Proud/Father and Dolce are the solo noise projects of Sebastian Figueroa and myself, respectively. Sebastian has been recording and performing under the name “Proud/Father” since 2009, both as a booker and performer in the glorious conglomerate that is the New Orleans experimental music scene. Though a Proud/Father set can take various forms, Sebastian most often performs pieces that move through tape loops and synth tones guided by lush melodizing on electric guitar. I created the alias “Dolce” in 2015 a few months before moving to New Orleans from Minneapolis. Dolce is a harsh noise project, meaning it could be (and has been) mistaken for a broken speaker. In this project, I layer mixer feedback over and over again, making the boards into brute synths. This dreamy West Coast tour was the fruit of many months of planning. The tour lasted a little over three weeks in January of 2018, where we traveled from Louisiana through Texas, the Southwest, Tijuana, California, the Northwest, and back again. This diary entails some of the best nights of what ended up being an incredible tour.
The day after New Year’s was cold as hell, but as often happens, we got held up checking over every last detail of our cargo. Stuffing inserts into newly-dubbed tapes, trying not to yell at any tourists holding up the car rental line, and making sure we didn’t forget most of our socks (we did) set us back a bit. We ended up arriving at Beerland on infamous Sixth Street just in time to catch Hi, Gene! closing out their set. For how rushed we felt, it was a relief to have our friend Max running sound on the recently upgraded sound system. This show ended up having one of the funkier bills of our tour, meaning we were the weird dark noise acts at a rock show, but a few crowd members got really into it and made it worth it. A homie from Miami, Street Rat, was in town and was super supportive, eagerly trading tapes with us and swapping tour stories. We ended up staying the night with my oldest childhood friend and spent the morning cruising the streets for Super 8 film (no luck) and geeking out at Austin’s amazing synth shop, Switched On.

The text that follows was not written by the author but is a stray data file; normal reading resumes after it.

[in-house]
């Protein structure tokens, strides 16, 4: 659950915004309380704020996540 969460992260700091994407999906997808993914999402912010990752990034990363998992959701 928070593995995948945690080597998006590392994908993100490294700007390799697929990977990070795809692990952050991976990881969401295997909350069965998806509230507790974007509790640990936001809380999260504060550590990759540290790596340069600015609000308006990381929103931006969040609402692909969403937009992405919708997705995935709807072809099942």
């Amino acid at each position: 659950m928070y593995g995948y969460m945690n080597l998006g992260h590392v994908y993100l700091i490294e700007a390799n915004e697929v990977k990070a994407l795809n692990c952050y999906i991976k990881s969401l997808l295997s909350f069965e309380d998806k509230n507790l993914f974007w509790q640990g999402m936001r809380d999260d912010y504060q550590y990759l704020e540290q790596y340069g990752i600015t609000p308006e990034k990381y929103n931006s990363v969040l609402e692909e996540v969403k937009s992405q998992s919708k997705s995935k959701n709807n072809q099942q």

After a day’s drive through West Texas into New Mexico, we arrived in Santa Fe and went straight to Meow Wolf, an interactive art project resembling a mix of sci-fi movies and the Abita Mystery House. We spent a whole afternoon climbing through the neon, spacey, Miyazakian funhouse that is the House of Eternal Return. Meow Wolf was a full cognitive makeover; getting lost and finding your way in that place over and over again leaves your brain feeling refreshed in a way that doesn’t happen often to a tired, overworked adult brain. After, we drove further west to yet another mystical house in the valley town of Abiquiu. Following our friend’s Jeep, we slinked along a winding path into an arroyo to the most magical venue we played all tour. The house was built by friends Amanda and Dain over eight years, with walls made of old tires and cans coated in adobe, kept warm and powered by the sun. We weren’t sure if anyone would venture out, but about ten local weirdos braved the winding arroyo to the noise show. After we played, Amanda and Dain played a mixture of live and recorded acid well into the morning. Nestled in the red mountains, you could see every star outside at night when you stepped out to pee by a cactus. We definitely could have spent a few more days at this place. And we couldn’t have asked for a better setting to celebrate Sebastian’s birthday.
After some deliberation, we decided it would be easiest to leave our car stateside and cross the US-Mexico border on foot. We packed our gear and rode the train from San Diego to the San Ysidro entry, where we walked from the wrong border entry (which was actually right) to another one with all our gear in tow. The actual border process was quick and easy, and on the other side we met our wonderful host and promoter Haydée Jimenez. Haydée drove us to a space called Out Here, run by a local artist collective. It was just a few blocks from the border crossing. Slightly weary from our border journey, we jumped right into an incredibly energetic party called Ruidosón Zone, with glitchy, noisy, son-affected beats blasting to a packed audience a block from the barbed wire fences of the border. We talked with all types of artists and activists, including a group that was selling pamphlets in support of Marichu (Maria de Jesus Patricio Martinez), an indigenous woman who is running for president of Mexico in the coming elections. As the party wound down, Haydée whisked us over to a nearby bar for the Official Afterparty, pointing out revolutionary landmarks and former clubs along the way. Although we were stoked about the DJs from the previous event, such as 7-14, the enthusiasm wasn’t returned. Each of us played rushed sets as the DJs set up their blinking gear. But luckily, being noise musicians, we were able to channel the tension into particularly brutal, harsh sets. It really wasn’t that negative; there was a group that was super into our sets. Afterwards, we were treated to the most amazing asado tacos near the beach and spent the next morning exploring the beautiful Playas neighborhood.